Wandering the Halls of History – On a Personal Note

Christine de Pizan lecturing men!

Christine de Pizan lecturing men!

I’m not a historian and don’t pretend to be. That may not be a wise statement to make on a history blog, but it’s the truth and I don’t necessarily believe it’s a disadvantage here. While the occasional author has popped in to comment about a woman she has written about, I think most of you are interested amateurs like I am. We know women have played a significant role throughout history, but for various reasons they haven’t gotten the recognition that they deserve. So this intrigues us, or angers us, and we seek out information or at least take note of it when we see it.

The Beginning

While I’ve always loved history, this venture began when I started collecting materials for a class I wanted to teach on the history of science and mathematics. Not long after that, health problems forced me to stop teaching and I never got to teach the class, but ended up with all these resources.

Also as a result of the end of my teaching career (at least in public schools), I ventured into the world of internet marketing. Well that didn’t last long. The people who make money that way are, as a rule, the people teaching others how to make money on the internet or affiliate marketers who sell other peoples products. Neither of which I could put my heart into. However, I learned a lot about websites, blogging, and especially WordPress that has helped me. (Although, wordpress.com has made blogging so easy now that you shouldn’t let lack of knowledge keep you from starting one if you want. Shoot me an email if I can help.)

So one day I decided to combine the two and start a blog about women in history. Actually, there were a couple of other blog attempts, but this is where I ended up about a year and a half ago.

Restored Stoa in Athens. (Photo: Adam Carr, Wikipedia)

Restored Stoa in Athens. (Photo: Adam Carr, Wikimedia Commons)

Wandering the Halls

To be honest, I’ve struggled with the idea that I needed to be an expert to write about this topic. There are many blogs and Facebook pages run by people who are experts and it can sometimes be a little intimidating. I’ll begin to get a handle on a particular subject, for example women’s suffrage, and something else will grab my attention which I just have to read about. So I’m off on a tangent pursuing my latest interest.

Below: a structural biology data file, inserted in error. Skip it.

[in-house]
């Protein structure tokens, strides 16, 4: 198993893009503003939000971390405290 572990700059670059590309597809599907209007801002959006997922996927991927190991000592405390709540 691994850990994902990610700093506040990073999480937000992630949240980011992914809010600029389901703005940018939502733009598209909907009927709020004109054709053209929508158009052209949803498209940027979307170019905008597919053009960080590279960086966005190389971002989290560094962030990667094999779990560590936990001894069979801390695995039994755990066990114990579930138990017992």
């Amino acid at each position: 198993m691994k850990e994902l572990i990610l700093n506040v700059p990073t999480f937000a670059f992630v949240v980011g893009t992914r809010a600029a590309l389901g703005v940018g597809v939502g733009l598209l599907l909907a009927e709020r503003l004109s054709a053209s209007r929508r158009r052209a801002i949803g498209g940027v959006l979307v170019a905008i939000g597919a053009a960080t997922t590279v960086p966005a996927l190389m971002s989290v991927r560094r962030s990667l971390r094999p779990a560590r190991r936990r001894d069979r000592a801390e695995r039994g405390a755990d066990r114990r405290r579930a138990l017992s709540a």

I was happily maintaining the Facebook page for “Saints, Sisters, and Sluts” and I kept coming across great posts about ancient Egypt, so I started the “Ancient History Lovers” page. Then I was watching a documentary with Bettany Hughes about the ancient Minoans when she mentioned a female archaeologist named Harriet Boyd, so of course I had to read about her. You get the idea. In fact, finding interesting posts for Facebook has sometimes caused my frustration, because there just isn’t enough time to read about all the fascinating subjects and people that I encounter.

I’ve decided to call this “Wandering the Halls” syndrome. Smile It’s like wandering the halls of a great museum and learning little bits and pieces about ancient peoples or great artists, and never seeing the “whole picture.” But all those little pieces, I believe, enrich our lives.

Some halls are more complete than others. (Photo: Adam Carr, Wikimedia Commons)

Some halls are more complete than others. (Photo: Adam Carr, Wikimedia Commons)

Where to From Here?

Is this a problem? It could be, but I don’t think it has to be. When I was teaching I always considered myself more of a facilitator than a teacher. It’s an approach that isn’t always appreciated in public schools, but I started in adult education. As a rule, adults learn better the more control they have over the learning environment. Providing resources, motivation and a little guidance can lead to some of the best results.